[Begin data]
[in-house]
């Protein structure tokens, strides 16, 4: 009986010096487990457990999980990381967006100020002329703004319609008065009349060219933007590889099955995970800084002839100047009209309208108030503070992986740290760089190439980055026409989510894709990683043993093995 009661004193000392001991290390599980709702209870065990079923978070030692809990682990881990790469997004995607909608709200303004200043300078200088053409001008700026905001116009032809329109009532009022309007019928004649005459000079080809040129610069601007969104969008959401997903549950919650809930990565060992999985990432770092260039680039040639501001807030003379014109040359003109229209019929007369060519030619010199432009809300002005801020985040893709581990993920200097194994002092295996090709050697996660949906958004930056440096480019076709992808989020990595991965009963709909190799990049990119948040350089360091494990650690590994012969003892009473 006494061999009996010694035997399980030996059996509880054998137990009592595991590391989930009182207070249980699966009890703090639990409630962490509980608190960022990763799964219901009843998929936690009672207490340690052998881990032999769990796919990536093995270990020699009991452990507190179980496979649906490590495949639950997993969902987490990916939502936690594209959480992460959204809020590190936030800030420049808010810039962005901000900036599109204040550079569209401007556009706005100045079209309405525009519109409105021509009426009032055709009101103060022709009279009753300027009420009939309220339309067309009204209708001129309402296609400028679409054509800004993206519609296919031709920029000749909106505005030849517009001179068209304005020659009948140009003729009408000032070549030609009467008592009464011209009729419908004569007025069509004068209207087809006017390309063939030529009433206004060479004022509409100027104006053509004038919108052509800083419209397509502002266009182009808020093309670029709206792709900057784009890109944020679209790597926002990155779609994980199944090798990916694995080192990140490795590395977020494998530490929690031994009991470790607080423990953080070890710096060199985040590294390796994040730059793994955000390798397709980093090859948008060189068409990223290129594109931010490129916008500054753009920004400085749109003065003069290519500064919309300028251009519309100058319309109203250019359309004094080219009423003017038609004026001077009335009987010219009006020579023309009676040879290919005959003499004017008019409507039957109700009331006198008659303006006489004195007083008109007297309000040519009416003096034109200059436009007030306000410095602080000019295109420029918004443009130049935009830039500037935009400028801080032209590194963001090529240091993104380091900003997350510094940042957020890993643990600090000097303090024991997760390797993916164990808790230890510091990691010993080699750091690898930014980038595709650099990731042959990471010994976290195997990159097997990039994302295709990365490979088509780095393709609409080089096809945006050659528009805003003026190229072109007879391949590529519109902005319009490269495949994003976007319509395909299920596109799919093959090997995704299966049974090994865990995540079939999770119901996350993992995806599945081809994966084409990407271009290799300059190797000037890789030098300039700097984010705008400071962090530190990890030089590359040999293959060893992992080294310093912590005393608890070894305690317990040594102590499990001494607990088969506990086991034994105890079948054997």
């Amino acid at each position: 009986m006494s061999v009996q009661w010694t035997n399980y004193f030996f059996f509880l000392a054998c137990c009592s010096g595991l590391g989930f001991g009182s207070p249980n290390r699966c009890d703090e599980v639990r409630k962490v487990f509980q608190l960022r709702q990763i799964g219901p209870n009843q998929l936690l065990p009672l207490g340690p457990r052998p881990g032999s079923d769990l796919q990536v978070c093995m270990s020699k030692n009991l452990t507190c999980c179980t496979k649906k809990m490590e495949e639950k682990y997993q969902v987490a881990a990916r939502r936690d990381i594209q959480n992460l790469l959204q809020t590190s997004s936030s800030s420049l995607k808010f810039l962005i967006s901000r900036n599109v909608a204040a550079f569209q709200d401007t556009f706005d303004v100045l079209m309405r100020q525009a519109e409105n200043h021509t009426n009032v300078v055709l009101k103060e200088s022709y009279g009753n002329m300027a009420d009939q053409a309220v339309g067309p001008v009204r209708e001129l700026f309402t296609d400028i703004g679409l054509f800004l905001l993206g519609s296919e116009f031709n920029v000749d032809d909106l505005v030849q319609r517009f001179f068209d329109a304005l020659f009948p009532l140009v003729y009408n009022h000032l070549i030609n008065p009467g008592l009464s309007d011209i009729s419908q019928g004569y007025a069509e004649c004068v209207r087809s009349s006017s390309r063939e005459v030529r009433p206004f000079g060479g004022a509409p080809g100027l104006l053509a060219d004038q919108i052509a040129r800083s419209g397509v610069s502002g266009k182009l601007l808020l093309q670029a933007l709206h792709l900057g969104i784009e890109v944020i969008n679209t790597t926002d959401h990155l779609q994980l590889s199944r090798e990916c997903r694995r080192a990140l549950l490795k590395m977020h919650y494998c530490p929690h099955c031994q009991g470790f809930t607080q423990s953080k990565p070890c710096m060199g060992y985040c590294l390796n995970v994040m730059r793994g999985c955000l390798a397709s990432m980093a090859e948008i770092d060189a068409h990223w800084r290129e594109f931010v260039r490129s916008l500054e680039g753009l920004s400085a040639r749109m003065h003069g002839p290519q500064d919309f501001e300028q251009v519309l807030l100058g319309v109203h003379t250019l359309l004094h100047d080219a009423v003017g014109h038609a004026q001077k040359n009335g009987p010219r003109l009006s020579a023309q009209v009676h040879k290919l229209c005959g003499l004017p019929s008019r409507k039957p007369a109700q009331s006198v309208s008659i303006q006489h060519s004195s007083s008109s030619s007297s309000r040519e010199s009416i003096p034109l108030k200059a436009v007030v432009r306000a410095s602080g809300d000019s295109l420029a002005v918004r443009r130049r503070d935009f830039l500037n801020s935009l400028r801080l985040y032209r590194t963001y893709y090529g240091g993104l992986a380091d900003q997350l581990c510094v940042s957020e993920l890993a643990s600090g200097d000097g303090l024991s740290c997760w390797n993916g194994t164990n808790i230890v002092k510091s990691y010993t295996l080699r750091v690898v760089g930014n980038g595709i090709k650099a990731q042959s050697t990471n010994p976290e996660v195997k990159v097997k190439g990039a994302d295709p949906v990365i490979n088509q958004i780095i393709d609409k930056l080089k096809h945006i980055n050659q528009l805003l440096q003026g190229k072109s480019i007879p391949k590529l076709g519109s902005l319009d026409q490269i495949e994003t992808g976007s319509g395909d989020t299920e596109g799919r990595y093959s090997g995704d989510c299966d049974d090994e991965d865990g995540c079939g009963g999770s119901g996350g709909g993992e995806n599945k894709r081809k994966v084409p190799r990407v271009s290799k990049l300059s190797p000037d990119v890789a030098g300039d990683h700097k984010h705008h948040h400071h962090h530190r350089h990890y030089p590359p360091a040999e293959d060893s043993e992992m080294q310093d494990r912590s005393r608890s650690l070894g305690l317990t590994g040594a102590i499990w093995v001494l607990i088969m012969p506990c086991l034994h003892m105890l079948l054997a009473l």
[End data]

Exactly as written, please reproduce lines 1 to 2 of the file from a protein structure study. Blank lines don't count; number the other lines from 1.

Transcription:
[in-house]
């Protein structure tokens, strides 16, 4: 009986010096487990457990999980990381967006100020002329703004319609008065009349060219933007590889099955995970800084002839100047009209309208108030503070992986740290760089190439980055026409989510894709990683043993093995 009661004193000392001991290390599980709702209870065990079923978070030692809990682990881990790469997004995607909608709200303004200043300078200088053409001008700026905001116009032809329109009532009022309007019928004649005459000079080809040129610069601007969104969008959401997903549950919650809930990565060992999985990432770092260039680039040639501001807030003379014109040359003109229209019929007369060519030619010199432009809300002005801020985040893709581990993920200097194994002092295996090709050697996660949906958004930056440096480019076709992808989020990595991965009963709909190799990049990119948040350089360091494990650690590994012969003892009473 006494061999009996010694035997399980030996059996509880054998137990009592595991590391989930009182207070249980699966009890703090639990409630962490509980608190960022990763799964219901009843998929936690009672207490340690052998881990032999769990796919990536093995270990020699009991452990507190179980496979649906490590495949639950997993969902987490990916939502936690594209959480992460959204809020590190936030800030420049808010810039962005901000900036599109204040550079569209401007556009706005100045079209309405525009519109409105021509009426009032055709009101103060022709009279009753300027009420009939309220339309067309009204209708001129309402296609400028679409054509800004993206519609296919031709920029000749909106505005030849517009001179068209304005020659009948140009003729009408000032070549030609009467008592009464011209009729419908004569007025069509004068209207087809006017390309063939030529009433206004060479004022509409100027104006053509004038919108052509800083419209397509502002266009182009808020093309670029709206792709900057784009890109944020679209790597926002990155779609994980199944090798990916694995080192990140490795590395977020494998530490929690031994009991470790607080423990953080070890710096060199985040590294390796994040730059793994955000390798397709980093090859948008060189068409990223290129594109931010490129916008500054753009920004400085749109003065003069290519500064919309300028251009519309100058319309109203250019359309004094080219009423003017038609004026001077009335009987010219009006020579023309009676040879290919005959003499004017008019409507039957109700009331006198008659303006006489004195007083008109007297309000040519009416003096034109200059436009007030306000410095602080000019295109420029918004443009130049935009830039500037935009400028801080032209590194963001090529240091993104380091900003997350510094940042957020890993643990600090000097303090024991997760390797993916164990808790230890510091990691010993080699750091690898930014980038595709650099990731042959990471010994976290195997990159097997990039994302295709990365490979088509780095393709609409080089096809945006050659528009805003003026190229072109007879391949590529519109902005319009490269495949994003976007319509395909299920596109799919093959090997995704299966049974090994865990995540079939999770119901996350993992995806599945081809994966084409990407271009290799300059190797000037890789030098300039700097984010705008400071962090530190990890030089590359040999293959060893992992080294310093912590005393608890070894305690317990040594102590499990001494607990088969506990086991034994105890079948054997």